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Re: Terrorist Islamic Republic of Pakistan - May 16 2009

Postby Samay » 16 Jun 2009 02:26

krishnapremi wrote:I have a blasphemous question to gurus.This is prompted by something trivial.Indias inability to handle bouncers in T20 while Umar Gul took care of NZ.

Pakis are scum.We all know that.They do their terrorist stuff throughout India.But what if there is a sudden change of heart? a genuine 'taqqiya'.

Of late,there are no statements from Ashfaq Kayani.What if finally the Pakjabi has been made to understand his limitations by unkil?

The Taliban is a pak army creation.It can always be controlled by TSPA.Pakjab has infinitely more resources than Pashtunwa.The Sarkari Pashtuns also know that.We are not in the age of Ahmed Shah Abdali.The Pakjabis are infinitely stronger than pashtuns.

Kashmir will always simmer.It is Indias open society that will always face a million mutinies.What if Pakjabis have decided after GUBO sessions and a bit of tactical thinking that it is better to wind down terrorism in Waziristan,NWFP,Afghanistan and concentrate covertly in kashmir,assam,pilibhit,hyderabad or BD.

There will be a few IED mubaraks but nothing serious.The pashtuns also know their place in Pakistan.Have we factored this scenario?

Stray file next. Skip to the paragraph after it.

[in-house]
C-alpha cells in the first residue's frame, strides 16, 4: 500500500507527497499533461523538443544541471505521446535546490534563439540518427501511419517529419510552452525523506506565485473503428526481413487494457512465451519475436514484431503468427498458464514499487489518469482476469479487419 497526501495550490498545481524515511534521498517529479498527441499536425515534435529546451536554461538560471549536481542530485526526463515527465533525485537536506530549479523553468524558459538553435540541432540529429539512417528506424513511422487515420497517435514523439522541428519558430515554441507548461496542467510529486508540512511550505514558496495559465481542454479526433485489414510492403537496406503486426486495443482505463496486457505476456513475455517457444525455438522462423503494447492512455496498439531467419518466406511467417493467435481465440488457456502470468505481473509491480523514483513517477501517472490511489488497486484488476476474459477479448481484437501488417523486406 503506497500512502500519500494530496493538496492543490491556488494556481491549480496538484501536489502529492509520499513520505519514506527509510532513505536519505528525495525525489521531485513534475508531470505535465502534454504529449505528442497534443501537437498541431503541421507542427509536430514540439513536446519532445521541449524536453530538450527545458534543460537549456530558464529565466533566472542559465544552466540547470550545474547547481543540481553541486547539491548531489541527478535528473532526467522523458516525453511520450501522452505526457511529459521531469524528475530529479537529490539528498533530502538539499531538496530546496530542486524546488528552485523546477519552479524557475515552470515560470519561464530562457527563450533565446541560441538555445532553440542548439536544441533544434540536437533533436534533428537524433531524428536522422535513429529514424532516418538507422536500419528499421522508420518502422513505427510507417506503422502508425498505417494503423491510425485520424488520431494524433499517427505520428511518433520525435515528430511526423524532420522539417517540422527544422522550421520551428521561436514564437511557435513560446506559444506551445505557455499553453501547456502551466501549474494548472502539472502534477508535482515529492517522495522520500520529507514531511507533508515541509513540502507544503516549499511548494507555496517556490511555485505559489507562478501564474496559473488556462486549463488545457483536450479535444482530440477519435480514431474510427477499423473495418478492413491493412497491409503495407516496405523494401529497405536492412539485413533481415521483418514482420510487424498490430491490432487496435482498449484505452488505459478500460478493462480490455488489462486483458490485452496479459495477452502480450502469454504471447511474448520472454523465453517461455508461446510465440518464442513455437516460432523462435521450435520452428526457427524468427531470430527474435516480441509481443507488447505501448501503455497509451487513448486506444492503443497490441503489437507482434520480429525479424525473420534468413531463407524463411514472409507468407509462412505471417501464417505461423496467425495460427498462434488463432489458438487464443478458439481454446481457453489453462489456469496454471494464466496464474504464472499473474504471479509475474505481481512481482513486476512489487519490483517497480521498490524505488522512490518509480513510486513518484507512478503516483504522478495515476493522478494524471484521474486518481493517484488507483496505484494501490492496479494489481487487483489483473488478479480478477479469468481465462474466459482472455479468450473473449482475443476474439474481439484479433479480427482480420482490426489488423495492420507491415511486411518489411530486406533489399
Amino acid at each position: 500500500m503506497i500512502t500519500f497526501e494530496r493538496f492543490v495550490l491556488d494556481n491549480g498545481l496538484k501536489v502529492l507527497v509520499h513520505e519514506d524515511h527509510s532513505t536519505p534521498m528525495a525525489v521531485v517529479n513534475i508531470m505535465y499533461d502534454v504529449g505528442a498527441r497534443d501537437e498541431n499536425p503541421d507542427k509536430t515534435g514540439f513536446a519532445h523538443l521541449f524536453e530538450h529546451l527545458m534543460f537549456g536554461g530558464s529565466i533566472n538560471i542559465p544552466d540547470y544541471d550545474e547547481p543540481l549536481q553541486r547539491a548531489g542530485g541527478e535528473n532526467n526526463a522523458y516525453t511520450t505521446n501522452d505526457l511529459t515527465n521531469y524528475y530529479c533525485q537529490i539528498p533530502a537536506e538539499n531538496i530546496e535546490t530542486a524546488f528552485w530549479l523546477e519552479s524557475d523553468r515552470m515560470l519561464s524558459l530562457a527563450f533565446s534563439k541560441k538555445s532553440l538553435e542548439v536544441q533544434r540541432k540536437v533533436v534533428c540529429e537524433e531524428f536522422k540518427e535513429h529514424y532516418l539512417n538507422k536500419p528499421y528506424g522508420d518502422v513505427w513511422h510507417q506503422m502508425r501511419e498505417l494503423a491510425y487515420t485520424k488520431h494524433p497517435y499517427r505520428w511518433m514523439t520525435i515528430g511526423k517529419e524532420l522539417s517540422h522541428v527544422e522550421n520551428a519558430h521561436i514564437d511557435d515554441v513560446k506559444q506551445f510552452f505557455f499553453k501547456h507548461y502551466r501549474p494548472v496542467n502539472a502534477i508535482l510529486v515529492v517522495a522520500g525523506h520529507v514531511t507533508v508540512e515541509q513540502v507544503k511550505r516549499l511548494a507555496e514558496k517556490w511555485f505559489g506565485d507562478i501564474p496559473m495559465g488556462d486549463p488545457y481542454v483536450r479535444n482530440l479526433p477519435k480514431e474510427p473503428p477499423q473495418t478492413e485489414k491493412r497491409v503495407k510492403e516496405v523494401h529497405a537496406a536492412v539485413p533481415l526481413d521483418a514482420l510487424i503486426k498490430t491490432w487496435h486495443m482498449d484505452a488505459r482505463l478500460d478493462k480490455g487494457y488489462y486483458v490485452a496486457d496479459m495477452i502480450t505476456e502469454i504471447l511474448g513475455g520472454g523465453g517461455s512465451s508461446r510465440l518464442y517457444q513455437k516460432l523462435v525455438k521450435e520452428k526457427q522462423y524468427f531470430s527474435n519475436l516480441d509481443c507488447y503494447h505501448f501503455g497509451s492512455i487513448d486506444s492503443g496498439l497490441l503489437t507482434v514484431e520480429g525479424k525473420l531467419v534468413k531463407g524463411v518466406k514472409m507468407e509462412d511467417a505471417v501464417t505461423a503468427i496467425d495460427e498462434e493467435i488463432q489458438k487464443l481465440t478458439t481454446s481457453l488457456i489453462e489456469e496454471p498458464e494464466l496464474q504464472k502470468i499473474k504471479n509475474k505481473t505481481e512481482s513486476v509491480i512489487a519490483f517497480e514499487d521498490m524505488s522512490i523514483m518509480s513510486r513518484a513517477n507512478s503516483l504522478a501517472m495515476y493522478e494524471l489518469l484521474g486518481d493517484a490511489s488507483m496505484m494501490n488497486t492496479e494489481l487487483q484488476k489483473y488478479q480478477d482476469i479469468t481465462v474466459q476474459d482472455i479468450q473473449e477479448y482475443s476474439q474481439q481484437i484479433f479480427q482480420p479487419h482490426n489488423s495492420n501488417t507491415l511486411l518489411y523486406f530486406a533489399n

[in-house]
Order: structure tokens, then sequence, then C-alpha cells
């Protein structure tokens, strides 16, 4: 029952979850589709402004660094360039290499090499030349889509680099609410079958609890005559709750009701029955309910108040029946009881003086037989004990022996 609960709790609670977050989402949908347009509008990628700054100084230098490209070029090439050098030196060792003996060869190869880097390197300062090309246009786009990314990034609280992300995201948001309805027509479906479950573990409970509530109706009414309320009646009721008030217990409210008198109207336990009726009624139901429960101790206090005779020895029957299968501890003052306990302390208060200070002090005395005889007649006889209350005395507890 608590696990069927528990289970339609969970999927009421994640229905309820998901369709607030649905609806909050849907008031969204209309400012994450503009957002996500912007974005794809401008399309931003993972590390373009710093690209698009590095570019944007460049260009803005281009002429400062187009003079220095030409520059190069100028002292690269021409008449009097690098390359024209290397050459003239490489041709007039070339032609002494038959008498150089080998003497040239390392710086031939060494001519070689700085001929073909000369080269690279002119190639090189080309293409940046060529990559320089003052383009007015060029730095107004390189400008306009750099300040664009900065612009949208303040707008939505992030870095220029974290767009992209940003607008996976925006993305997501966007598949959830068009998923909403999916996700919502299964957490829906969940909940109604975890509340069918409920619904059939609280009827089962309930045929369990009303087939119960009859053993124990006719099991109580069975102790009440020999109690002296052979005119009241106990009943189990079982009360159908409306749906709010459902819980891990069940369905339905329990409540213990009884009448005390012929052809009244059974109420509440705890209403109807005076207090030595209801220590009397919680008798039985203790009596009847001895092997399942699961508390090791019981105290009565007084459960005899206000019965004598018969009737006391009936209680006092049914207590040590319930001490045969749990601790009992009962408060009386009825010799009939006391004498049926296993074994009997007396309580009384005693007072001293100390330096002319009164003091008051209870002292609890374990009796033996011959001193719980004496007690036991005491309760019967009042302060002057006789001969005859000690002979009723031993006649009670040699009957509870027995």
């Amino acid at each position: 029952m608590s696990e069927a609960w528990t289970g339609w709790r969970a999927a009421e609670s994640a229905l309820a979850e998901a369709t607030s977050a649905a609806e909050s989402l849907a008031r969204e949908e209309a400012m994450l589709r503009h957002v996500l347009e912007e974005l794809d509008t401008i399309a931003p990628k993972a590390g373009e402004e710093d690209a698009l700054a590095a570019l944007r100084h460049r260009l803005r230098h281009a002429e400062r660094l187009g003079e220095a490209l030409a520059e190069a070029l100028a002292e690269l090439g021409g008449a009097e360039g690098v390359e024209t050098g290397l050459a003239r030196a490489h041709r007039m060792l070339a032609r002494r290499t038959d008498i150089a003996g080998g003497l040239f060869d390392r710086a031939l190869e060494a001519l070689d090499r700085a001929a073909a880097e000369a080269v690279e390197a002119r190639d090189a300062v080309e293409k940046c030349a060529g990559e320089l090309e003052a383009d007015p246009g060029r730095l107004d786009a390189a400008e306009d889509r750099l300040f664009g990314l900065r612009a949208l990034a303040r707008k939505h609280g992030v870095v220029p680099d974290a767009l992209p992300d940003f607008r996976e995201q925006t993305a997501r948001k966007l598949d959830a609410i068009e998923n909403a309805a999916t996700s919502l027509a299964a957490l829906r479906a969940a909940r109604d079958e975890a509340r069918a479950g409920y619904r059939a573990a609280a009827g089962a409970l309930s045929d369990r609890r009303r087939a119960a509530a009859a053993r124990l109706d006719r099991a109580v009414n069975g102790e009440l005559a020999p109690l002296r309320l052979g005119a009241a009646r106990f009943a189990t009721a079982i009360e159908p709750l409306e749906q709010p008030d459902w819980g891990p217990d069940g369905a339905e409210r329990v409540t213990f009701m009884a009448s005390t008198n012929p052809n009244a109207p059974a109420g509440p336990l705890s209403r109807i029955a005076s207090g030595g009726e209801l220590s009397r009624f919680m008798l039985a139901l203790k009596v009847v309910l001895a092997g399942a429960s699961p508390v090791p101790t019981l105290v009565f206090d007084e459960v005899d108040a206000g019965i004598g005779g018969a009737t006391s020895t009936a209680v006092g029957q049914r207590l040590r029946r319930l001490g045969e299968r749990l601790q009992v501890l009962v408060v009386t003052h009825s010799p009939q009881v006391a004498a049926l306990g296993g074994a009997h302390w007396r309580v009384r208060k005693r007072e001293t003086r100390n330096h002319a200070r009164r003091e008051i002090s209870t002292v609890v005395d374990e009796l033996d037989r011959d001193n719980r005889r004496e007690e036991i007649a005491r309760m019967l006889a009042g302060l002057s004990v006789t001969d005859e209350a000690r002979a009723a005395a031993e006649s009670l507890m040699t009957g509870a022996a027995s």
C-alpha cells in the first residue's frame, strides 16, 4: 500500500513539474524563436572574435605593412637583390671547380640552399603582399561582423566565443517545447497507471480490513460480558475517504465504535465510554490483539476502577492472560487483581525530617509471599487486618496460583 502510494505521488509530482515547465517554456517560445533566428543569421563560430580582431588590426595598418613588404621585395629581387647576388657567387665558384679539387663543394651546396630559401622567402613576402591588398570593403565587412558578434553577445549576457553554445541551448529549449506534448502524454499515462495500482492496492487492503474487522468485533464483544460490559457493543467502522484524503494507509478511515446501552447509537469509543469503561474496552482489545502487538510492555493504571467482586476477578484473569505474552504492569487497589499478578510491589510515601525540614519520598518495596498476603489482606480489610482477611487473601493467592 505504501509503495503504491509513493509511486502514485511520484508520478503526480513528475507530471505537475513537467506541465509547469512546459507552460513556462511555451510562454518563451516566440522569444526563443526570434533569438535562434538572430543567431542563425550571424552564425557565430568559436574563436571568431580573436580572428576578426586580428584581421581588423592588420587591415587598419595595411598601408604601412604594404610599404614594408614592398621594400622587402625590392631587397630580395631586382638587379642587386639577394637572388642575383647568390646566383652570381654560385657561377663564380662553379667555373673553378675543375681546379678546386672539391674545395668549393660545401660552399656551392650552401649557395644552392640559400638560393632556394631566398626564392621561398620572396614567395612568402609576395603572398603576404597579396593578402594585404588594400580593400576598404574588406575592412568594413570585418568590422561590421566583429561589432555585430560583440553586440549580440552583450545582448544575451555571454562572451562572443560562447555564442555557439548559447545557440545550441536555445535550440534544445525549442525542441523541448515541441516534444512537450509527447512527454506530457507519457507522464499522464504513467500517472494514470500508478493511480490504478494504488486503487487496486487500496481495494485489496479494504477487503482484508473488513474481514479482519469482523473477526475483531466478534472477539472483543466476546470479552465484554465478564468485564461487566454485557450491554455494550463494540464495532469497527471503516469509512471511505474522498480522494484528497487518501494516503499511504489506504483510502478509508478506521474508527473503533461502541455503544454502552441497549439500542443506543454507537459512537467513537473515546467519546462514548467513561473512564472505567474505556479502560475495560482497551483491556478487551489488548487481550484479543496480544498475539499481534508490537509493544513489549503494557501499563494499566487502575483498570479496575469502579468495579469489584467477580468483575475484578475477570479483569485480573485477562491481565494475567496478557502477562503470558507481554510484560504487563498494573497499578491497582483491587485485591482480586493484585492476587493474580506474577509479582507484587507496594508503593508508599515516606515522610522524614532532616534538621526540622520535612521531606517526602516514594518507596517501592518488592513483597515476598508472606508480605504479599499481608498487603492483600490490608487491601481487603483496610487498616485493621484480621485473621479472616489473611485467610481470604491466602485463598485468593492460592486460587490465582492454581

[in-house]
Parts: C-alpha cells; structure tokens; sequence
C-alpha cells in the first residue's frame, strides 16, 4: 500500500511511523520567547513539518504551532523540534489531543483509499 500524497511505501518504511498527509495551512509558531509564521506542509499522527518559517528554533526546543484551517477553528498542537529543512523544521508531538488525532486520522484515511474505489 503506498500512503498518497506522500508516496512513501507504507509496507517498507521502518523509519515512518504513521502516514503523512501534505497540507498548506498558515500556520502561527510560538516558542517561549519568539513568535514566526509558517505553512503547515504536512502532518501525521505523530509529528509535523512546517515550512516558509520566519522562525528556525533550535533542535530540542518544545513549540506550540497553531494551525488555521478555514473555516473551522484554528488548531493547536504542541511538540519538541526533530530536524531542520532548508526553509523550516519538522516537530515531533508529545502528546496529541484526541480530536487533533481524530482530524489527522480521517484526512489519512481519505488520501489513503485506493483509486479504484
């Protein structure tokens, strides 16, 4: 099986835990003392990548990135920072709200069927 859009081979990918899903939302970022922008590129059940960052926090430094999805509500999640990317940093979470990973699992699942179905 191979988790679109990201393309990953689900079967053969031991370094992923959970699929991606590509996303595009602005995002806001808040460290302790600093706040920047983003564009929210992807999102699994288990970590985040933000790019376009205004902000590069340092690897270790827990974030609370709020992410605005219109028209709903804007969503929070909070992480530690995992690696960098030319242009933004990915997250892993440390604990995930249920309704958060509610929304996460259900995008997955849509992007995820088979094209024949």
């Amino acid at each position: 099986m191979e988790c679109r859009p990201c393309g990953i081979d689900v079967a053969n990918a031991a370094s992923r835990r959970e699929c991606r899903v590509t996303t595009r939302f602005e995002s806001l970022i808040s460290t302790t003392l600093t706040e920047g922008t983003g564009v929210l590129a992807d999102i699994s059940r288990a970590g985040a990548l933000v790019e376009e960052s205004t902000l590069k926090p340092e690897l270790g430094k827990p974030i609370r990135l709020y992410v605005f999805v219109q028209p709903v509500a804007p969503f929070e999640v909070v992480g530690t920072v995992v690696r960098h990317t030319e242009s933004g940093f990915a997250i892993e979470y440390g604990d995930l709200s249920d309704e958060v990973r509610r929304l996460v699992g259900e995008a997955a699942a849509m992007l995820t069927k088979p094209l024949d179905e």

IF ......... :|

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Re: Terrorist Islamic Republic of Pakistan - May 16 2009

Postby RajeshA » 16 Jun 2009 02:29

krishnapremi wrote:Kashmir will always simmer.It is Indias open society that will always face a million mutinies.What if Pakjabis have decided after GUBO sessions and a bit of tactical thinking that it is better to wind down terrorism in Waziristan,NWFP,Afghanistan and concentrate covertly in kashmir,assam,pilibhit,hyderabad or BD.

There will be a few IED mubaraks but nothing serious.The pashtuns also know their place in Pakistan.Have we factored this scenario?


Assuming, that Pakistan does have a nuclear arsenal of their own over which they are lords, then such a direction change could be thinkable. After their nuclear testing after Pokhran II and some further developments in their technology, their acquisitions from China, etc. it is possible that the Pakistanis may have thought that a geography-based strategic depth is not necessary to keep their military balance with India. However they already enjoyed a good leverage in Afghanistan through the Taliban. I am not sure how far they considered Afghanistan as their strategic depth when it was run by the Taliban, especially as Taliban did not show much eagerness to show subservience towards Pakistan all the time.